Spiritually speaking, I’ve had to repeat a lot of life lessons in order to finally get what God was trying to tell me the first time around. Maybe I wasn’t completely paying attention or I just didn’t understand what He was trying to teach me. Those repeat lessons are aggravating, they can be boring, they can be mundane tasks, or they can even make you feel like a complete idiot. But, it’s best to not flip the channel or turn it off, like the way I do television shows. Instead, repeat it until it sinks into your subconscious and you just know it completely without second guessing it.

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Posted by on September 25, 2016 in Life

 

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Lessons Learned

Today, I’ve been reflecting a lot on what I’ve been teaching the teens in youth.  We’ve been exploring wisdom and the book of Proverbs.  The older I get, the more I realize that I still have so much to learn.  Everyday there is an opportunity to learn something about yourself, God or others, if you are tuned in to what the Teacher wants to teach you.  I’ve always liked the book of Proverbs, even when I was running from God.  I think the reason I like it so well, is because it simply shows you the cause and effect of your actions, good and bad.

I came up with three quick “Rascally Proverbs” that I’ve learned through my life so far. The first one is “The more crow you eat, the easier it is to swallow.”  It stinks to admit when you are wrong.  There have been moments in my life that I’ve thought beyond a shadow of a doubt that I was right about something, only to quickly realize I was completely wrong.  Nothing is quite as embarrassing to have to eat a heaping pile of crow in front of those you’ve vigorously argued against.  The crow slowly morphs into a nice fat slice of humble pie with each swallow.

The second one is “Jealous or untrue words against someone is like a baseball bat to the knees.”  The bible says, in the book of James, that we praise God with our tongue and with the same tongue we turn around and curse our brother who is made in God’s image.  Blessing and cursing come out of the same mouth and it shouldn’t be.  The old phrase, “sticks and stones may break my bones, but words can never harm me,”  is a big gigantic lie.  Words hurt more than anything else someone can do to you.  Words of others can paralyze you.  Words can weigh you down.  Words can make you unsure of yourself.  Words can make you doubt.  Words can cause you grief.  Words can make you sick.  Words can make you bitter and angry.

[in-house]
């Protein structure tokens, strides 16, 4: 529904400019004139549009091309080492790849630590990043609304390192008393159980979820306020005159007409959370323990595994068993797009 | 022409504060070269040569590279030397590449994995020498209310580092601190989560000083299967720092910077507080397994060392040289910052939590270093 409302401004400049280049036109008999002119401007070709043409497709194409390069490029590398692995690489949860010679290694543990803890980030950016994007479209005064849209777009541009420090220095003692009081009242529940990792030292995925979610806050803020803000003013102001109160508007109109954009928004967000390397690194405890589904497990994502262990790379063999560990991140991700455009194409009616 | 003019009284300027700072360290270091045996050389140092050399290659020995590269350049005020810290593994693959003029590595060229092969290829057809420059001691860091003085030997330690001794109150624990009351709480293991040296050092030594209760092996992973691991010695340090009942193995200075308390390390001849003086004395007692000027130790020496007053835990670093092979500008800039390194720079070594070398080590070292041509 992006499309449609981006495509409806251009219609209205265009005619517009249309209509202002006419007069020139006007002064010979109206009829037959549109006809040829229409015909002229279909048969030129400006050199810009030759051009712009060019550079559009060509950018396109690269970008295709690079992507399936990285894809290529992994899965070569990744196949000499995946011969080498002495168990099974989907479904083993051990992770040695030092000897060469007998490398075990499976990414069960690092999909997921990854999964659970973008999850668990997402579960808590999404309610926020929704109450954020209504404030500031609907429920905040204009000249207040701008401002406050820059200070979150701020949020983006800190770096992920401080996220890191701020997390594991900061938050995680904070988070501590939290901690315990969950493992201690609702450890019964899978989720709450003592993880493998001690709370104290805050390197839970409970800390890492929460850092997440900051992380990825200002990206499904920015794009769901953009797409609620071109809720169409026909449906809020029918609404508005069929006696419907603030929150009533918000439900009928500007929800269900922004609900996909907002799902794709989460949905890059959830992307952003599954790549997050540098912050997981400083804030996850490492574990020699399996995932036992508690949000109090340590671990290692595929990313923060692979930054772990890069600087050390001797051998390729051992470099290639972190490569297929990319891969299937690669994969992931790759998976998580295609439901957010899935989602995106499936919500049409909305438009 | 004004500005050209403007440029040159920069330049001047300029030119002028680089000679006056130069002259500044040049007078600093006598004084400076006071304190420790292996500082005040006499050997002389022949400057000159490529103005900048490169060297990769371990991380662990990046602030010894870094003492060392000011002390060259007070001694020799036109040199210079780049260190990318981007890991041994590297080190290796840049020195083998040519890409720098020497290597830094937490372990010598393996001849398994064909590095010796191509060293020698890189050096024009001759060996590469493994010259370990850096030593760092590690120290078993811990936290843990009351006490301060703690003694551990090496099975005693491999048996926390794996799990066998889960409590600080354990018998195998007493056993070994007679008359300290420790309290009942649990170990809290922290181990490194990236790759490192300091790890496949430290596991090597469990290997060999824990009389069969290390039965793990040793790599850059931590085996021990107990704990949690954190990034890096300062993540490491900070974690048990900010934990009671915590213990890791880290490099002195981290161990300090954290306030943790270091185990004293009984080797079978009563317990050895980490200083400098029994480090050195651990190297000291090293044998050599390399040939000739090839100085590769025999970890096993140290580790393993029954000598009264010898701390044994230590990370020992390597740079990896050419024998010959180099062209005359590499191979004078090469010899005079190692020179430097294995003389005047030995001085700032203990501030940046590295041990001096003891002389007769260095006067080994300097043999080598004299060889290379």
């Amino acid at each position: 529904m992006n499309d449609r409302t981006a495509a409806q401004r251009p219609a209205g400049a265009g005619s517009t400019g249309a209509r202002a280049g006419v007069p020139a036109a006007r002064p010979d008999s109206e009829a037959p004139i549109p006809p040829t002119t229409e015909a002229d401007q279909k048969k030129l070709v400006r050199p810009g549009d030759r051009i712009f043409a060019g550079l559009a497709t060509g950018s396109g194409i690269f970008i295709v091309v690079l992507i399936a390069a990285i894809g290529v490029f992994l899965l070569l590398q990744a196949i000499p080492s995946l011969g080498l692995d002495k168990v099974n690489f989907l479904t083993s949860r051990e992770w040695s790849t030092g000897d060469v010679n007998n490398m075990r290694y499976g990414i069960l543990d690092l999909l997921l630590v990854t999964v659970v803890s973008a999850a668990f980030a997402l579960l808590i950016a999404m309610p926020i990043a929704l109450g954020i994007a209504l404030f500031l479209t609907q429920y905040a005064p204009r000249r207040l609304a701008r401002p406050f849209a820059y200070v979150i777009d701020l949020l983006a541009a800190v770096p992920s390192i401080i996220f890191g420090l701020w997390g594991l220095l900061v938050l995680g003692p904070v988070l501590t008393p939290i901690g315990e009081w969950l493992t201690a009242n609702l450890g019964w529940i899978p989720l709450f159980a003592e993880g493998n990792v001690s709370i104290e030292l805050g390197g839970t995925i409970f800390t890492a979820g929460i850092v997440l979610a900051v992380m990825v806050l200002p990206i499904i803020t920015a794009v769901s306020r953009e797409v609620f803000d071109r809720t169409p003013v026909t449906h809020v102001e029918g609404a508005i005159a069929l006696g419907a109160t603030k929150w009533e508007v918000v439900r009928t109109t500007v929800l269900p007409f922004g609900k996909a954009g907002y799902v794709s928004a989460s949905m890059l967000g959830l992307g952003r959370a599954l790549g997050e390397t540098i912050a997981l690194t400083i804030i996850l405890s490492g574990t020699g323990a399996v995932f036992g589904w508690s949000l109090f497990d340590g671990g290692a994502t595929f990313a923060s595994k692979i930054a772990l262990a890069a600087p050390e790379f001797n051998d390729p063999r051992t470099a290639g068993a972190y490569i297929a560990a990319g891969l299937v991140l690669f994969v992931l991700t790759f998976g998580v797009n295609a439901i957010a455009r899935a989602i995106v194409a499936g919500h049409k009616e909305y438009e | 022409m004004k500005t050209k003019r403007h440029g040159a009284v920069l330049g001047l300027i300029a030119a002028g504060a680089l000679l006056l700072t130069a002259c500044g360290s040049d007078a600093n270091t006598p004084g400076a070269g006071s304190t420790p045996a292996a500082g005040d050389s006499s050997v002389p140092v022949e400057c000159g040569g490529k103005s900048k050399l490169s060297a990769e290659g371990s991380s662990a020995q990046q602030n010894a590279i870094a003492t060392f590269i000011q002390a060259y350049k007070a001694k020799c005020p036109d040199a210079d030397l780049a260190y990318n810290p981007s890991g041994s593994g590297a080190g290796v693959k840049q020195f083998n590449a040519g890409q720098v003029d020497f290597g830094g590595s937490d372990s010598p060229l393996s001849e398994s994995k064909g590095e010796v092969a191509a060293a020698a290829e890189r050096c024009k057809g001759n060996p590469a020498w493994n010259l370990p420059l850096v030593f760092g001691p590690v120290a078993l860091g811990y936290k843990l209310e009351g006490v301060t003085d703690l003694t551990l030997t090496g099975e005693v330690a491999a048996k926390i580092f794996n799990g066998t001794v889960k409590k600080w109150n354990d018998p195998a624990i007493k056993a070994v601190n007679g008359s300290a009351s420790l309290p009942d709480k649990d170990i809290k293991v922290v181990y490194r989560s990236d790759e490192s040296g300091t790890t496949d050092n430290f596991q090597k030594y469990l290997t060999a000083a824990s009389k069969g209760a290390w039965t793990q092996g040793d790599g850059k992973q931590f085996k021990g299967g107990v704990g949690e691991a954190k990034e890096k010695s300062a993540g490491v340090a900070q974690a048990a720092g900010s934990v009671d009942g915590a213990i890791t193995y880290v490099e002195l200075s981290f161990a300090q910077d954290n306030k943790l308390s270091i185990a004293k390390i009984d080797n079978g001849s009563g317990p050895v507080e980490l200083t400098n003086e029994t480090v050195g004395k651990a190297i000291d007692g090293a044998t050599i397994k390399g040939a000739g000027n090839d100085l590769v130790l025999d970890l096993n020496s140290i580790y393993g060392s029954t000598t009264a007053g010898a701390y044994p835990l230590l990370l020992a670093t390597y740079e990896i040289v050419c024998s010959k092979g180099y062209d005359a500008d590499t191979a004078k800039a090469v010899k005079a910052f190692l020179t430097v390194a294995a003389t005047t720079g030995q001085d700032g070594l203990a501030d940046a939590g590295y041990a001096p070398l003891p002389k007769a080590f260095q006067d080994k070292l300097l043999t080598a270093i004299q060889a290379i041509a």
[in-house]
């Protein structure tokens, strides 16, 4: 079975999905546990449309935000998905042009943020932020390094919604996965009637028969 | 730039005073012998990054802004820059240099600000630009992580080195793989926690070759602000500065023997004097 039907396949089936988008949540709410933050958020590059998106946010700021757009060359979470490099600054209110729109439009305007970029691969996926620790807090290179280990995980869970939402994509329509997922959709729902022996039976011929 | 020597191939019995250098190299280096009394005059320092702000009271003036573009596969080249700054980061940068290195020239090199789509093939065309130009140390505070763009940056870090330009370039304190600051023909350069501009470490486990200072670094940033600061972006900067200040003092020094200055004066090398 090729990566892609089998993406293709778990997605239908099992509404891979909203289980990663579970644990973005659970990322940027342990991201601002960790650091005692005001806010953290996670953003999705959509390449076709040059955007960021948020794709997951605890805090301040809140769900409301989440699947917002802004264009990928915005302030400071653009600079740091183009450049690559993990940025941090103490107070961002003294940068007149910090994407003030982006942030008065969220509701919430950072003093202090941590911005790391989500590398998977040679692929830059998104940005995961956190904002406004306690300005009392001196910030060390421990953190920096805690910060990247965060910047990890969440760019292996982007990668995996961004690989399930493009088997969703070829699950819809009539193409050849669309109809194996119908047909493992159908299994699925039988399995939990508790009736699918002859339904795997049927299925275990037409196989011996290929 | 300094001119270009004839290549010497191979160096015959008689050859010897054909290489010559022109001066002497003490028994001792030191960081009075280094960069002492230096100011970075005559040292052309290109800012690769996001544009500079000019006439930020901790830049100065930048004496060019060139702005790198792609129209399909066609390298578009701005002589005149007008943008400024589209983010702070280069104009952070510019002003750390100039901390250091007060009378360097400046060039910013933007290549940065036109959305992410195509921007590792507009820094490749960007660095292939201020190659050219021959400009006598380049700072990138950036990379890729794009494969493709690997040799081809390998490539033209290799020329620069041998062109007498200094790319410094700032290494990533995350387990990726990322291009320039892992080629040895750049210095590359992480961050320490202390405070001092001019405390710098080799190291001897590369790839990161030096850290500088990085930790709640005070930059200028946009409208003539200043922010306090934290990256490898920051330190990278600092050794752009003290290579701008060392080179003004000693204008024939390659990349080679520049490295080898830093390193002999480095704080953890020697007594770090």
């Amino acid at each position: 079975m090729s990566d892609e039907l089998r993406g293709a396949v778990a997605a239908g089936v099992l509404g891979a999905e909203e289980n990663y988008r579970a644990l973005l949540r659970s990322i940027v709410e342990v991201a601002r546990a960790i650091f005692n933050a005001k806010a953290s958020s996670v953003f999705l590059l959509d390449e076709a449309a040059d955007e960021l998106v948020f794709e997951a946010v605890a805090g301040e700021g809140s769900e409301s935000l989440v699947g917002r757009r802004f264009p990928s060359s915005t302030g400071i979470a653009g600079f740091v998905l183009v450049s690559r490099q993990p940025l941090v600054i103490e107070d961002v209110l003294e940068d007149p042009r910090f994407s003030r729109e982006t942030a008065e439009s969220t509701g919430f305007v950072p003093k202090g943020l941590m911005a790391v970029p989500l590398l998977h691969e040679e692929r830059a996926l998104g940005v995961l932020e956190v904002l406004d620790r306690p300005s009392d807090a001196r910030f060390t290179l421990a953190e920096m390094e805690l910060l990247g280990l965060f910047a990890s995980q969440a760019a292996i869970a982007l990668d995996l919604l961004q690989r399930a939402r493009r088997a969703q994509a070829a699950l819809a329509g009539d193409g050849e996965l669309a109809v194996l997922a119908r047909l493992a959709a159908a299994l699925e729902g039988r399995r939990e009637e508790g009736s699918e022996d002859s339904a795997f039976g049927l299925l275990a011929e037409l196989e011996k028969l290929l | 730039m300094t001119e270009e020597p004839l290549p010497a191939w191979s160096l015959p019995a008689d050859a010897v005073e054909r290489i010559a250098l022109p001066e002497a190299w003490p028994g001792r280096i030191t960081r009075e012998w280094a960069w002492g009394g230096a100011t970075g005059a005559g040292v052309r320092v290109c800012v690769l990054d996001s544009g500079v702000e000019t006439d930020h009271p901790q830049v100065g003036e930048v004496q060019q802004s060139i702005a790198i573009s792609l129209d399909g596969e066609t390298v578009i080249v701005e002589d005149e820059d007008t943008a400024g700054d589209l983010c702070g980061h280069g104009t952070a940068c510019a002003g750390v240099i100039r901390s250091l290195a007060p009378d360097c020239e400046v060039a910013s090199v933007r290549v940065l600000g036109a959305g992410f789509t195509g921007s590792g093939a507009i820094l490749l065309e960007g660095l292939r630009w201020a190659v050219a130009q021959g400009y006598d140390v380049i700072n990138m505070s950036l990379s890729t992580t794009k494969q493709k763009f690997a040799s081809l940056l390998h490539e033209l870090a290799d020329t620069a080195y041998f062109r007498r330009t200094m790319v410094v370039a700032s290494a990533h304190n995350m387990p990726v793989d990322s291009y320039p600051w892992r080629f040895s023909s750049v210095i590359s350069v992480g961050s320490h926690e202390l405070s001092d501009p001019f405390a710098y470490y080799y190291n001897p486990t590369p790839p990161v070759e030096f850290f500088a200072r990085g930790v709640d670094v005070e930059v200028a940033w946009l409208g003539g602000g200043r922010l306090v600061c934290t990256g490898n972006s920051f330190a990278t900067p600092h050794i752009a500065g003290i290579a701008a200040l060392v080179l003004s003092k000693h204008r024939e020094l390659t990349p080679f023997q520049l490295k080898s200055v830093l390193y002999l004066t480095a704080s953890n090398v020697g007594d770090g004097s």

Yet, if we allow the holy spirit to guide our words they can bring peace to someone’s sorrow.  These words can propel people toward a goal.  These words can lift heaviness off of someone’s shoulders.  They can make someone believe and trust again.  They can make people smile.  They can make people grow and flourish.  God reminds me daily to bridle my tongue, sometimes I let words slip and I need to quickly apologize when that happens.

The third and final Rascally proverb of the day is, “Forgiveness rescues your heart and soul from disease.”  There are people throughout my life that were hard for me to forgive for various reasons.  I remember being so weighed down by unforgiveness that it anchored me in hate.  I was hurt and instead of letting hurt go, I fed it.  That unforgiveness and hurt made me rebel against God and any other authority in my life.  I blamed God for what people did, instead of seeing that it was their fault, not His.

But, as I progressed through my life, I learned that I diseased my heart by letting unforgiveness grow there. I tried to keep the hurt enclosed in a petri dish inside my heart but it was growing out of control.  I was destroying myself with it.  That unforgiveness was released when I saw someone I hadn’t forgiven; completely broken themselves.  I saw them sobbing and spiritually devastated.  I could’ve easily laughed and say that’s what they deserve, but instead I saw them as human again.  Weak flesh, like me.  Fragile, so easily broken.  Compassion overwhelmed my heart and I went to them and let them cry on me.  I started crying too; with each tear drops of forgiveness melted within me.  The balm of forgiveness repaired hearts and relationships that day.  “Put on then, as God’s chosen ones, holy and beloved, compassionate hearts, kindness, humility, meekness, and patience, bearing with one another and if one has a complaint against another, forgiving each other;as the Lord has forgiven you, so you also must forgive.”  Colossians 3:12-13.